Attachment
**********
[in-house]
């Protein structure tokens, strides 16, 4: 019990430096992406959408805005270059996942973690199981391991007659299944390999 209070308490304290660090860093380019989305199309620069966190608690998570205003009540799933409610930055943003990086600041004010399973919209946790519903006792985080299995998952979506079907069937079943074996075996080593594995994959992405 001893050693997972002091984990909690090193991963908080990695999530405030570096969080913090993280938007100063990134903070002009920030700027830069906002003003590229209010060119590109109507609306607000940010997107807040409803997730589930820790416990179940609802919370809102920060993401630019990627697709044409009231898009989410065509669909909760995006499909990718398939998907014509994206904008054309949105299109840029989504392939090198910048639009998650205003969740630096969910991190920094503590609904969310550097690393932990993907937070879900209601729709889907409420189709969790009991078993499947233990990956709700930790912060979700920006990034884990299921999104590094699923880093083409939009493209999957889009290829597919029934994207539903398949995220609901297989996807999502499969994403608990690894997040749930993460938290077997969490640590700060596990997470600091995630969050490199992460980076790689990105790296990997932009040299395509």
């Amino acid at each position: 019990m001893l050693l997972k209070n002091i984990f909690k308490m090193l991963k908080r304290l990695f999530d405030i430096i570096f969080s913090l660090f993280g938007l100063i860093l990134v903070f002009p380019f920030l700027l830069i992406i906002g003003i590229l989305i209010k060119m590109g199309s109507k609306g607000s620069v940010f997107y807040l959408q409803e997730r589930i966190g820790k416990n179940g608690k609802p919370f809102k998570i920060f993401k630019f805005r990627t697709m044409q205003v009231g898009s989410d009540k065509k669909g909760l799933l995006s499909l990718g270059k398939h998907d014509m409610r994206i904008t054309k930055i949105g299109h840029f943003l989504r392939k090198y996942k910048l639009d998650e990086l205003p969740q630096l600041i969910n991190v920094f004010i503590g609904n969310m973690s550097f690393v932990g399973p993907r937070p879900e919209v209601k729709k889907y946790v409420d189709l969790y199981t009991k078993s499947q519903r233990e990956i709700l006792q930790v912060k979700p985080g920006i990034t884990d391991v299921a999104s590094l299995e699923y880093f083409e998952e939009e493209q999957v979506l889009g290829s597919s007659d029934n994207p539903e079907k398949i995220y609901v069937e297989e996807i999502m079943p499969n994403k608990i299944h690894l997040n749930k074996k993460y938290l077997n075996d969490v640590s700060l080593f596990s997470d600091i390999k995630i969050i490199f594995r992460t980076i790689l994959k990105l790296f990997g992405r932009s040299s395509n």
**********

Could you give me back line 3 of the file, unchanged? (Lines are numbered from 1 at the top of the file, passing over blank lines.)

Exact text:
């Amino acid at each position: 019990m001893l050693l997972k209070n002091i984990f909690k308490m090193l991963k908080r304290l990695f999530d405030i430096i570096f969080s913090l660090f993280g938007l100063i860093l990134v903070f002009p380019f920030l700027l830069i992406i906002g003003i590229l989305i209010k060119m590109g199309s109507k609306g607000s620069v940010f997107y807040l959408q409803e997730r589930i966190g820790k416990n179940g608690k609802p919370f809102k998570i920060f993401k630019f805005r990627t697709m044409q205003v009231g898009s989410d009540k065509k669909g909760l799933l995006s499909l990718g270059k398939h998907d014509m409610r994206i904008t054309k930055i949105g299109h840029f943003l989504r392939k090198y996942k910048l639009d998650e990086l205003p969740q630096l600041i969910n991190v920094f004010i503590g609904n969310m973690s550097f690393v932990g399973p993907r937070p879900e919209v209601k729709k889907y946790v409420d189709l969790y199981t009991k078993s499947q519903r233990e990956i709700l006792q930790v912060k979700p985080g920006i990034t884990d391991v299921a999104s590094l299995e699923y880093f083409e998952e939009e493209q999957v979506l889009g290829s597919s007659d029934n994207p539903e079907k398949i995220y609901v069937e297989e996807i999502m079943p499969n994403k608990i299944h690894l997040n749930k074996k993460y938290l077997n075996d969490v640590s700060l080593f596990s997470d600091i390999k995630i969050i490199f594995r992460t980076i790689l994959k990105l790296f990997g992405r932009s040299s395509n």